On the matter of the firing of Juan Williams by NPR, I wanted to add a few thoughts to what has already been said and written. The first is that this incident will not soon fade from memory; rather, it will be seen, over time, as an important moment that further discredited liberal media institutions. It took well-known but fairly abstract truths — NPR is taxpayer supported and dominated by a liberal political culture — and gave it a name, a context, and a human face. The fact that NPR’s Vivian Schiller turned out to be monumentally inept and mean-spirited may have been known to a few others before NPR cashiered Williams; now that fact is known by millions of others. Consequently, NPR will suffer a serious blow to its reputation and pay a considerable price (hopefully) in terms of funding.
Second, what was unmasked during the last week was the extent to which modern liberalism (at least as embodied by NPR) is antithetical to classical liberalism, which celebrated open-mindedness, a diversity of thought and opinion, and the spirited exchange of ideas. The depth of intolerance at National Public Radio is so deep that even a liberal like Juan Williams was thrown to the curb. His sin is not only that he didn’t parrot the Party Line closely enough; it was also that he didn’t parrot the Party Line at the appropriate Party Outlets.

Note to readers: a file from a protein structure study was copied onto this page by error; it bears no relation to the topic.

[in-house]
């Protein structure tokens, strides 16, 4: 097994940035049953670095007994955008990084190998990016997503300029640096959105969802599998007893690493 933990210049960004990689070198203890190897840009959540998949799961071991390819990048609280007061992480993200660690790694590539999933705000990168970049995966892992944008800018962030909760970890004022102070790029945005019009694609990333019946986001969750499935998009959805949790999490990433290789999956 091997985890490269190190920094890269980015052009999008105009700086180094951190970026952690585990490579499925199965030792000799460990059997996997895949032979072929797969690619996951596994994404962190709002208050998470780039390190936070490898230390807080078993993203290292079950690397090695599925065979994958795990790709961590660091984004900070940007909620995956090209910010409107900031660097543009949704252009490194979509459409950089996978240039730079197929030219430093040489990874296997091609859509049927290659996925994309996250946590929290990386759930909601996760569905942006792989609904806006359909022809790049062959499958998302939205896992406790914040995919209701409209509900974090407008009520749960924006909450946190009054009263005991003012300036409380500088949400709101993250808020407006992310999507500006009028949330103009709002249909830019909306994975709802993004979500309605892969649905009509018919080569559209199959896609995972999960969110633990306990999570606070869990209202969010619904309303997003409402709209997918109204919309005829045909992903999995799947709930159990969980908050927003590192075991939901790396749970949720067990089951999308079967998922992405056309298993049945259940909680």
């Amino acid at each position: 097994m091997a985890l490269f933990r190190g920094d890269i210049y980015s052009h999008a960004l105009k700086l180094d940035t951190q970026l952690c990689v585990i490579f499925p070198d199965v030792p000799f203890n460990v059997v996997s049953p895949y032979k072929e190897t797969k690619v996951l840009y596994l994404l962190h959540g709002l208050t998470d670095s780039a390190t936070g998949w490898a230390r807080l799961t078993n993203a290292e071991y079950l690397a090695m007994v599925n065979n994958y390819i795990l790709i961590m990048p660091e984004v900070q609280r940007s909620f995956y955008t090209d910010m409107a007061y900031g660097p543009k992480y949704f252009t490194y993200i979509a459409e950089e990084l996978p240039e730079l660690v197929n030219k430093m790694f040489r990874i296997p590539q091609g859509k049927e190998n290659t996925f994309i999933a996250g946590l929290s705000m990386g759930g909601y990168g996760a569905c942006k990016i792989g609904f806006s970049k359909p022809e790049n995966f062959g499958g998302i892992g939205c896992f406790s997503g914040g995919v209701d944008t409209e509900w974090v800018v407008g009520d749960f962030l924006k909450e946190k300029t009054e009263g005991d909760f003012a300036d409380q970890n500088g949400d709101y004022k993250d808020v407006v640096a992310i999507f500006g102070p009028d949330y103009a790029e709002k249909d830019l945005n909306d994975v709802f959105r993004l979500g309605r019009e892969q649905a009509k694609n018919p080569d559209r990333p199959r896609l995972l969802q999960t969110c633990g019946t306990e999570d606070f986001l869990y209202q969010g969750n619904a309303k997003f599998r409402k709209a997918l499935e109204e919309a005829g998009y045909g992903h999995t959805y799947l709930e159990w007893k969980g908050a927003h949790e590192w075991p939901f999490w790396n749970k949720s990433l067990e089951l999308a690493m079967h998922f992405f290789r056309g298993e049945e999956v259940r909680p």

Which leads to observation number three: the degree to which Fox News not only obsesses liberals but also blows their circuits.
The genius of Roger Ailes wasn’t simply to build the most successful cable news network in history; it’s that in the process, he has caused liberals from President Obama and his top aides to NPR to make stupid errors — errors rooted in their intense hatred for Fox News. They cannot stand the fact that Fox shattered the liberal media monopoly in television journalism. But what truly drives the left around the twist is that Fox News is thriving — and with each attempt to discredit it, the network grows more popular, more powerful, and more dominant.
Out of this most recent controversy, Juan Williams will come out just fine. NPR, on the other hand, has emerged disgraced. All in all, not a bad outcome.